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Vital Stories

Collective Healing Through Art: Spotlight on Overdose Awareness and Recovery  

By Natalie Holland, Program Officer, Overdose Prevention Program, Michigan  

In July, Vital Strategies and the Michigan Department of Health and Human Services (MDHHS) teamed up to launch a community-driven, two-part public arts campaign aimed at confronting the stigma associated with drug use and changing what we see when we think about people who use drugs. Stigma surrounding drug use is deeply embedded in the substance use treatment system and often cited as the single biggest obstacle to seeking care for individuals with a substance use disorder. Even as drug overdose deaths continue to increase nationwide each year, public messaging on the drug overdose crisis fails to capture the voices of those with lived experience and the fellowship of recovering individuals and people who use drugs. Our campaign aims to change just that.

A person views overdose awareness art at the opening reception of the Collective Healing Through Art exhibit | Photo Credit: Valaurian Waller
A person views art at the opening reception of the Collective Healing Through Art exhibit | Photo Credit: Valaurian Waller

Since 2001, communities have gathered annually on August 31 to honor and mourn the lives lost to drug overdose. To mark International Overdose Awareness Day this year, Vital Strategies and MDHHS, in partnership with the Downriver Council for the Arts, a local Michigan arts organization, presented the Collective Healing Through Art: 2021 Overdose Awareness Day Exhibition featuring pieces from 34 community artists who have experienced the impact of the drug overdose crisis.

Collective Healing Through Art showcased mixed media works, sculpture, collages, acrylic, and oil paintings, as well as interactive performance pieces, including an immersive sound bath installation, a group installation project, and a live graffiti piece. 

The night featured powerfully raw stories from the front lines of the drug overdose crisis. Far too many Americans have been lost to drug overdose over the past two decades. In recent years, overall life expectancy in the United States has decreased for the first time ever, attributed in part, to the rise in fatal drug overdoses, a crisis exacerbated last year by the global COVID-19 pandemic. But the impact of drug overdose cuts deeper than any statistic. The exhibition demonstrates that addiction is as much a battle for individuals as it is for their families and communities. The exhibited art featured stories of loss, hopelessness, and aloneness, but when presented together there was a tangible current of hope, of dignity, and of recovery.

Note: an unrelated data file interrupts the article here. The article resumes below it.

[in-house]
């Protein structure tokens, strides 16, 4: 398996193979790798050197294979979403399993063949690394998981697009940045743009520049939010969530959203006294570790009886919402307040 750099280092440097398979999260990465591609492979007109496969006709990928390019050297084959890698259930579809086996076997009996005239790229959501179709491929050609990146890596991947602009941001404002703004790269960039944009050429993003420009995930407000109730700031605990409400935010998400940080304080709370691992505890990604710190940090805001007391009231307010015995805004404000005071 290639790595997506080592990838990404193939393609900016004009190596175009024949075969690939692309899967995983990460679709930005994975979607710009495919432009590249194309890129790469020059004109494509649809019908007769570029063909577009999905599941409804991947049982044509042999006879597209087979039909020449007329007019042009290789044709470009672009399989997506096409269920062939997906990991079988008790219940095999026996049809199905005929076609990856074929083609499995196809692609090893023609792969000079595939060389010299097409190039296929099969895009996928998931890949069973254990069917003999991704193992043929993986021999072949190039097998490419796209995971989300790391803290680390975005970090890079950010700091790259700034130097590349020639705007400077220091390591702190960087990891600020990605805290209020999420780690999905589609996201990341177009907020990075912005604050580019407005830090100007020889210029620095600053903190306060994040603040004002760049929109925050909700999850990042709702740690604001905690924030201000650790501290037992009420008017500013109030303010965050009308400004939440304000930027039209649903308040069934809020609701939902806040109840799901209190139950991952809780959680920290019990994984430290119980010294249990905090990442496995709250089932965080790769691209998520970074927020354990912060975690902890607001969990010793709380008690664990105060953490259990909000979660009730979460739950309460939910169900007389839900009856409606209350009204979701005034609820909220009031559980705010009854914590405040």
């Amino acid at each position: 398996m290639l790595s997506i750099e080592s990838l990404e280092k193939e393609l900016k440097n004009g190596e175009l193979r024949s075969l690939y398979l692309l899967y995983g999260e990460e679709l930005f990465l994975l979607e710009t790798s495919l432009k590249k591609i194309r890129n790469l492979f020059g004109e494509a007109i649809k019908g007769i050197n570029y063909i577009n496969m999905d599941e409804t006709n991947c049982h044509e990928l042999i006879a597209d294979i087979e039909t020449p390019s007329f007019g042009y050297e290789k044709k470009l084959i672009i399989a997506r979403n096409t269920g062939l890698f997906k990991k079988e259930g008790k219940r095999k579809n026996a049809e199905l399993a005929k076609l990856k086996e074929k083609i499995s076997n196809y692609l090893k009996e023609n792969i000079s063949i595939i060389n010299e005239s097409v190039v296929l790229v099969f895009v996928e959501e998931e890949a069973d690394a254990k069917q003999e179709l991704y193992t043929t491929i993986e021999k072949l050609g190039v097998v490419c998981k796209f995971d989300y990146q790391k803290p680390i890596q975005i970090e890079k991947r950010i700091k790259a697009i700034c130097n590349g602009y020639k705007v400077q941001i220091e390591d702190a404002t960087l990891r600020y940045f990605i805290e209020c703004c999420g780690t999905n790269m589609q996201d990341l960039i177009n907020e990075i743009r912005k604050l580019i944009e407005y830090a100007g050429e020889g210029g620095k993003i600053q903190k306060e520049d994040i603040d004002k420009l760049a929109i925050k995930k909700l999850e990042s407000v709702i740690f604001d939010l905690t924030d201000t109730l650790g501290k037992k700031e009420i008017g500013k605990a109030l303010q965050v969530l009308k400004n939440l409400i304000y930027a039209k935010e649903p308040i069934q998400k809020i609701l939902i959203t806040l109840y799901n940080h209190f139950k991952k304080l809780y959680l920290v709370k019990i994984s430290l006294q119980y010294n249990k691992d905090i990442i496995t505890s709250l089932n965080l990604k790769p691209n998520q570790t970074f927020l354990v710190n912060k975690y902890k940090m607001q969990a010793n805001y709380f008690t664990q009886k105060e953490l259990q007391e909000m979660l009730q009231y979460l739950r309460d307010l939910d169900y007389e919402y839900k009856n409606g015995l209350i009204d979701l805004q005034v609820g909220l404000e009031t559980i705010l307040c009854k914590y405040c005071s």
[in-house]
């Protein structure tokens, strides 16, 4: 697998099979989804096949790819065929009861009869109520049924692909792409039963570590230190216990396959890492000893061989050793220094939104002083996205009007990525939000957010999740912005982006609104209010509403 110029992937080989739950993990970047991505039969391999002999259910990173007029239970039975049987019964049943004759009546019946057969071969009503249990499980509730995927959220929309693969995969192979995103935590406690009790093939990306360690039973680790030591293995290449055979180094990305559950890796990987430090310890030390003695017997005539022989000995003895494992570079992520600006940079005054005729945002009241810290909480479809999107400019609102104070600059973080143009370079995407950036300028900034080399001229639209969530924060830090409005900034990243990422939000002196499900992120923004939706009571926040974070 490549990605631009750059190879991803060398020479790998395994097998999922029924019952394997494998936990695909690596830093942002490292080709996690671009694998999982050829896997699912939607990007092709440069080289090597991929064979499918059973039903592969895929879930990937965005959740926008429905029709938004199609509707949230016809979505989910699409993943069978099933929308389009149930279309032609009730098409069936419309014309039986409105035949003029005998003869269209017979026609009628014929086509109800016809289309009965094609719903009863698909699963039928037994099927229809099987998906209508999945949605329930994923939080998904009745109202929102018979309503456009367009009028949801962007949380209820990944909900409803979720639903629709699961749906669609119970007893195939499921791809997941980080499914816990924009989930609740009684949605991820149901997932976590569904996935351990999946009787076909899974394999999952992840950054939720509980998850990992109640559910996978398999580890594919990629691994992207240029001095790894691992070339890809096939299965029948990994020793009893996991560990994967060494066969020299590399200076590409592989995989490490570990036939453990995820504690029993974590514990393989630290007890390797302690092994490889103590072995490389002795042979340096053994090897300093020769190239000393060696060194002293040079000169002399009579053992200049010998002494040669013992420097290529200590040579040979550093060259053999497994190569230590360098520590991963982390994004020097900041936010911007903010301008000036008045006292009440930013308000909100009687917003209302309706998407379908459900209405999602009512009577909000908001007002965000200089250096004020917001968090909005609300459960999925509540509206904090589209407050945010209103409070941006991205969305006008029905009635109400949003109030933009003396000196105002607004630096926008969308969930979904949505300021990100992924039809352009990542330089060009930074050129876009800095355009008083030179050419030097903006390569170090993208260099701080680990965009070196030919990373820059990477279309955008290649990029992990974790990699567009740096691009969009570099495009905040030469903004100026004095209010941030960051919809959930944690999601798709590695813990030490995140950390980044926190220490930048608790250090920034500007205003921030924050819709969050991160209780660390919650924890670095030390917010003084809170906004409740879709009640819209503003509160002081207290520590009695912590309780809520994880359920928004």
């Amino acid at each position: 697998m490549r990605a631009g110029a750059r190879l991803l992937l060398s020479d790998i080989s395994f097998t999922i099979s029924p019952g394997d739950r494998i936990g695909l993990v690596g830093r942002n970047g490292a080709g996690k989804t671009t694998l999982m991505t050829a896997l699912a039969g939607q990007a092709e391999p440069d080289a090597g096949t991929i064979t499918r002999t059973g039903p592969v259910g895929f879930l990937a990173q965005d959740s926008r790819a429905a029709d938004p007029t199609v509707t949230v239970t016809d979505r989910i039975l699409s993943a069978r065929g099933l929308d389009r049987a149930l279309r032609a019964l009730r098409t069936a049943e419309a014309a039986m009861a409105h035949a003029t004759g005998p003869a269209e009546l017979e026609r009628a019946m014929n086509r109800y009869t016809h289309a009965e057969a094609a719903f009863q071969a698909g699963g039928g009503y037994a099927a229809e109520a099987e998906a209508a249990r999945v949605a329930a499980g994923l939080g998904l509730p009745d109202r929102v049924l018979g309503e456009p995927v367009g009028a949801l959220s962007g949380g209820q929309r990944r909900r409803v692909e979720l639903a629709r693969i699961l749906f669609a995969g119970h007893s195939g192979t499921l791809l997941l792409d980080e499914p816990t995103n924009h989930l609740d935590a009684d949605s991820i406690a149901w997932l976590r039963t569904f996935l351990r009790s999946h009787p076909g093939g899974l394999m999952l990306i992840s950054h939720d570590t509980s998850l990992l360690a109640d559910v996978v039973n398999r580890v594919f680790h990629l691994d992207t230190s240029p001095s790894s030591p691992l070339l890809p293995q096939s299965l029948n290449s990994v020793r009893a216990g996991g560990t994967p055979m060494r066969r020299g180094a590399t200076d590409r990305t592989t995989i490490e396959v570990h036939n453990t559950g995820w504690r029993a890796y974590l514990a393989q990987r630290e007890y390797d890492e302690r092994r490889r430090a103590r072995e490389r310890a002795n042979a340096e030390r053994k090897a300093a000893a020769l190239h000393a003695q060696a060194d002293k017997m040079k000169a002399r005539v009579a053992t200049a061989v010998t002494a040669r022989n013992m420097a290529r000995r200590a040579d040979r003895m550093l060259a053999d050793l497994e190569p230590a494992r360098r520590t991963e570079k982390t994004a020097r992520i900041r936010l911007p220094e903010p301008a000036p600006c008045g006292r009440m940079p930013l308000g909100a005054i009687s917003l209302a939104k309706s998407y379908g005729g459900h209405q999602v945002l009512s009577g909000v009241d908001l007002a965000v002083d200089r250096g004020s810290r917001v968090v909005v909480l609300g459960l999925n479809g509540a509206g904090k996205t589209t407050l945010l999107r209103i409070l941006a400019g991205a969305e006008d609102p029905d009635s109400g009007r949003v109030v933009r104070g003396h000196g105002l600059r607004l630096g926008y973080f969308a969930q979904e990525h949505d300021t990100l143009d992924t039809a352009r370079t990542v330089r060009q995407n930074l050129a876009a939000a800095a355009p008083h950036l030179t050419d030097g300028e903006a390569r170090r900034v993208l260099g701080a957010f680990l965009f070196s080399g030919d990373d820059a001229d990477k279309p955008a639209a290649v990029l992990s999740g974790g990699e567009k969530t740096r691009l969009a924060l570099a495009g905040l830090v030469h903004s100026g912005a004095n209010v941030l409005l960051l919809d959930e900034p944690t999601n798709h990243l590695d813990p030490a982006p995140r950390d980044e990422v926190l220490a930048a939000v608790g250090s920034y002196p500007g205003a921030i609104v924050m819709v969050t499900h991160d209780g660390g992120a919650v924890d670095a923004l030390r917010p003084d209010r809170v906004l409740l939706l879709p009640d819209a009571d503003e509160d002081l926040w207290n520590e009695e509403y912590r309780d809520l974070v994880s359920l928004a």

Live art creating by artist BAKA FZK at the opening reception of Collective Healing Through Art | Photo Credit: Valaurian Waller

The exhibition promoted art by people in all stages of recovery. Artists who participated in the exhibition received up to a $2,000 commission for their work and were also able to sell their work at the exhibition.

Also in attendance was the Detroit Recovery Project’s outreach van that provides access to sterile syringes, wound care, linkage to treatment, and HIV/HCV testing directly from a mobile van in the city of Detroit. The Detroit Recovery Project also provided participants with free naloxone, the lifesaving overdose reversal drug.

Following on the heels of Overdose Awareness Day, National Recovery Month is observed nationally during the month of September to recognize the healthcare professionals who treat individuals with substance use disorders and support individuals in all stages of recovery. In partnership with MDHHS and City Walls Detroit, Vital Strategies is commissioning three murals in Detroit for Recovery Month to symbolize the impact of the drug overdose crisis and promote the message that substance use disorder is a chronic health condition, not a moral failing. The murals aim to bring messages of hope and resiliency to Detroit communities and promote inclusion of people in all stages of recovery. The three mural winners are: 

We need to change what people see when they think about drug use. People do recover from substance use disorder. We need to make it easy for everyone to get help, support, and care, when they’re ready. 

To learn more about Collective Healing Through Art: Overdose Awareness Day Exhibit and view the exhibition online visit: 2021 Collective Healing — Downriver Council for the Arts (

The Detroit Recovery Project street outreach van was on site providing resources and information | Photo Credit: Valaurian Waller